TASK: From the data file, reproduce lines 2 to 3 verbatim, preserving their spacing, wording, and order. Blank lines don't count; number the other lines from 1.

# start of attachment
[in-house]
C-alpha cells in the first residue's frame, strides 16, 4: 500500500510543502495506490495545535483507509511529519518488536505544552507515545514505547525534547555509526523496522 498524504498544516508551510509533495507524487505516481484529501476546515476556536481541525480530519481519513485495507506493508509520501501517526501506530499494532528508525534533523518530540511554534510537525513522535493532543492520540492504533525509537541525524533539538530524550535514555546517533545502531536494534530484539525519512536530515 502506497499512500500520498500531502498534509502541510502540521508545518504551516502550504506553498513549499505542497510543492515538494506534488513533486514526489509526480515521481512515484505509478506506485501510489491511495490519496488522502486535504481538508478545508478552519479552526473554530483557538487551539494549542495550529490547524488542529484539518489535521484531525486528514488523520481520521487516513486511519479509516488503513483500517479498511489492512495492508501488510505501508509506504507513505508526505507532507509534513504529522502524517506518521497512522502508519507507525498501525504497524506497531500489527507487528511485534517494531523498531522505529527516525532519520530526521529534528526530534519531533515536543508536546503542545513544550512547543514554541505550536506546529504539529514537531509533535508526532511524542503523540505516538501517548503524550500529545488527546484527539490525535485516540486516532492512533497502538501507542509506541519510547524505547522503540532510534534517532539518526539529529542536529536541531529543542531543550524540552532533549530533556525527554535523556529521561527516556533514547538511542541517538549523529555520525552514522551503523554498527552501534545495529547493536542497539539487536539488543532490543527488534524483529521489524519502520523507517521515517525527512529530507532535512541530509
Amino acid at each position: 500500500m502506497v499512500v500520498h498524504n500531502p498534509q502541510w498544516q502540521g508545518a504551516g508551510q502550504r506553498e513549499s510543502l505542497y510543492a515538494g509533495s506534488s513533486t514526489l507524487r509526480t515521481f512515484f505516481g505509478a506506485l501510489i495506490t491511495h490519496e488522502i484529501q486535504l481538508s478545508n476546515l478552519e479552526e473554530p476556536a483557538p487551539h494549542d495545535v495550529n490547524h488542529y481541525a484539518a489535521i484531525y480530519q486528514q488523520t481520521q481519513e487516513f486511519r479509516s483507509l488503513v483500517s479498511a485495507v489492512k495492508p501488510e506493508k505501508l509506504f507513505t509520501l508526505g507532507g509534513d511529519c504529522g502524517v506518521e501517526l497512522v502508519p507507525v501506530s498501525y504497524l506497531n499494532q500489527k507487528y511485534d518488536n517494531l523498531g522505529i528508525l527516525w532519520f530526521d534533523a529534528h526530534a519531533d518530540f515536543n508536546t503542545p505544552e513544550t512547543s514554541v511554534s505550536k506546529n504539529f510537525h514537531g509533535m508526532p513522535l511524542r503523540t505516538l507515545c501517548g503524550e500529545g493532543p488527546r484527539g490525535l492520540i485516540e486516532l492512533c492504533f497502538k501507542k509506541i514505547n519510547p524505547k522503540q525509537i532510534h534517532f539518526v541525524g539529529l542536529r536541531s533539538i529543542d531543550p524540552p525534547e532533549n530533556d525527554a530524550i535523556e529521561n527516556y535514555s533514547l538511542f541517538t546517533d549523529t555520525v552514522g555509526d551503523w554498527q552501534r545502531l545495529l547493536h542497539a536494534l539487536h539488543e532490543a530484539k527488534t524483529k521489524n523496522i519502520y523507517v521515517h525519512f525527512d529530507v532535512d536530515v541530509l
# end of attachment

C-alpha cells in the first residue's frame, strides 16, 4: 500500500510543502495506490495545535483507509511529519518488536505544552507515545514505547525534547555509526523496522 498524504498544516508551510509533495507524487505516481484529501476546515476556536481541525480530519481519513485495507506493508509520501501517526501506530499494532528508525534533523518530540511554534510537525513522535493532543492520540492504533525509537541525524533539538530524550535514555546517533545502531536494534530484539525519512536530515 502506497499512500500520498500531502498534509502541510502540521508545518504551516502550504506553498513549499505542497510543492515538494506534488513533486514526489509526480515521481512515484505509478506506485501510489491511495490519496488522502486535504481538508478545508478552519479552526473554530483557538487551539494549542495550529490547524488542529484539518489535521484531525486528514488523520481520521487516513486511519479509516488503513483500517479498511489492512495492508501488510505501508509506504507513505508526505507532507509534513504529522502524517506518521497512522502508519507507525498501525504497524506497531500489527507487528511485534517494531523498531522505529527516525532519520530526521529534528526530534519531533515536543508536546503542545513544550512547543514554541505550536506546529504539529514537531509533535508526532511524542503523540505516538501517548503524550500529545488527546484527539490525535485516540486516532492512533497502538501507542509506541519510547524505547522503540532510534534517532539518526539529529542536529536541531529543542531543550524540552532533549530533556525527554535523556529521561527516556533514547538511542541517538549523529555520525552514522551503523554498527552501534545495529547493536542497539539487536539488543532490543527488534524483529521489524519502520523507517521515517525527512529530507532535512541530509
Amino acid at each position: 500500500m502506497v499512500v500520498h498524504n500531502p498534509q502541510w498544516q502540521g508545518a504551516g508551510q502550504r506553498e513549499s510543502l505542497y510543492a515538494g509533495s506534488s513533486t514526489l507524487r509526480t515521481f512515484f505516481g505509478a506506485l501510489i495506490t491511495h490519496e488522502i484529501q486535504l481538508s478545508n476546515l478552519e479552526e473554530p476556536a483557538p487551539h494549542d495545535v495550529n490547524h488542529y481541525a484539518a489535521i484531525y480530519q486528514q488523520t481520521q481519513e487516513f486511519r479509516s483507509l488503513v483500517s479498511a485495507v489492512k495492508p501488510e506493508k505501508l509506504f507513505t509520501l508526505g507532507g509534513d511529519c504529522g502524517v506518521e501517526l497512522v502508519p507507525v501506530s498501525y504497524l506497531n499494532q500489527k507487528y511485534d518488536n517494531l523498531g522505529i528508525l527516525w532519520f530526521d534533523a529534528h526530534a519531533d518530540f515536543n508536546t503542545p505544552e513544550t512547543s514554541v511554534s505550536k506546529n504539529f510537525h514537531g509533535m508526532p513522535l511524542r503523540t505516538l507515545c501517548g503524550e500529545g493532543p488527546r484527539g490525535l492520540i485516540e486516532l492512533c492504533f497502538k501507542k509506541i514505547n519510547p524505547k522503540q525509537i532510534h534517532f539518526v541525524g539529529l542536529r536541531s533539538i529543542d531543550p524540552p525534547e532533549n530533556d525527554a530524550i535523556e529521561n527516556y535514555s533514547l538511542f541517538t546517533d549523529t555520525v552514522g555509526d551503523w554498527q552501534r545502531l545495529l547493536h542497539a536494534l539487536h539488543e532490543a530484539k527488534t524483529k521489524n523496522i519502520y523507517v521515517h525519512f525527512d529530507v532535512d536530515v541530509l